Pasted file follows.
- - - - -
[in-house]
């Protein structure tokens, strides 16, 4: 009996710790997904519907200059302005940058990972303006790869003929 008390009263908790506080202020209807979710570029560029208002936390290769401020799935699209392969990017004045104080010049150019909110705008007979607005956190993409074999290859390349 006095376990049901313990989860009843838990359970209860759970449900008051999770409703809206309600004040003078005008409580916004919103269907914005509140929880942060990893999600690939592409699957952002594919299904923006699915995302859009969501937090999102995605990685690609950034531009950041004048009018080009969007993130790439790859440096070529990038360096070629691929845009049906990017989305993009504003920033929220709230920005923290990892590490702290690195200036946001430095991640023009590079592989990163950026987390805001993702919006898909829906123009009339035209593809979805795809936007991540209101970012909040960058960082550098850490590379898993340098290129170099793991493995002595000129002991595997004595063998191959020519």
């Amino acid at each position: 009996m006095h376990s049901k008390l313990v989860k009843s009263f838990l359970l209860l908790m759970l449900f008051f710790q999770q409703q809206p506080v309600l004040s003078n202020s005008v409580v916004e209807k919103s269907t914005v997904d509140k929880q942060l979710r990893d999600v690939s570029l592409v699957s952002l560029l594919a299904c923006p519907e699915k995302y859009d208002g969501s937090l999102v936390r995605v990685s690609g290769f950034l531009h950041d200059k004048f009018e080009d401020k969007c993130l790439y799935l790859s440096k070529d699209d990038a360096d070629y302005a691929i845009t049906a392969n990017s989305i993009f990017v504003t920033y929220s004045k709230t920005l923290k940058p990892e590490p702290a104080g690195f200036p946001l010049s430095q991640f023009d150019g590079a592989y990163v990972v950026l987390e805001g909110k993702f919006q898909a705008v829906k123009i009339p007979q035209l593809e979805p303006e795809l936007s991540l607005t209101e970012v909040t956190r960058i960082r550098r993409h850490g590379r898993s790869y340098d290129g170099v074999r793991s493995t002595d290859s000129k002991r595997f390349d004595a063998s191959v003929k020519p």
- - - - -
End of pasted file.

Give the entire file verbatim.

[in-house]
């Protein structure tokens, strides 16, 4: 009996710790997904519907200059302005940058990972303006790869003929 008390009263908790506080202020209807979710570029560029208002936390290769401020799935699209392969990017004045104080010049150019909110705008007979607005956190993409074999290859390349 006095376990049901313990989860009843838990359970209860759970449900008051999770409703809206309600004040003078005008409580916004919103269907914005509140929880942060990893999600690939592409699957952002594919299904923006699915995302859009969501937090999102995605990685690609950034531009950041004048009018080009969007993130790439790859440096070529990038360096070629691929845009049906990017989305993009504003920033929220709230920005923290990892590490702290690195200036946001430095991640023009590079592989990163950026987390805001993702919006898909829906123009009339035209593809979805795809936007991540209101970012909040960058960082550098850490590379898993340098290129170099793991493995002595000129002991595997004595063998191959020519």
């Amino acid at each position: 009996m006095h376990s049901k008390l313990v989860k009843s009263f838990l359970l209860l908790m759970l449900f008051f710790q999770q409703q809206p506080v309600l004040s003078n202020s005008v409580v916004e209807k919103s269907t914005v997904d509140k929880q942060l979710r990893d999600v690939s570029l592409v699957s952002l560029l594919a299904c923006p519907e699915k995302y859009d208002g969501s937090l999102v936390r995605v990685s690609g290769f950034l531009h950041d200059k004048f009018e080009d401020k969007c993130l790439y799935l790859s440096k070529d699209d990038a360096d070629y302005a691929i845009t049906a392969n990017s989305i993009f990017v504003t920033y929220s004045k709230t920005l923290k940058p990892e590490p702290a104080g690195f200036p946001l010049s430095q991640f023009d150019g590079a592989y990163v990972v950026l987390e805001g909110k993702f919006q898909a705008v829906k123009i009339p007979q035209l593809e979805p303006e795809l936007s991540l607005t209101e970012v909040t956190r960058i960082r550098r993409h850490g590379r898993s790869y340098d290129g170099v074999r793991s493995t002595d290859s000129k002991r595997f390349d004595a063998s191959v003929k020519p």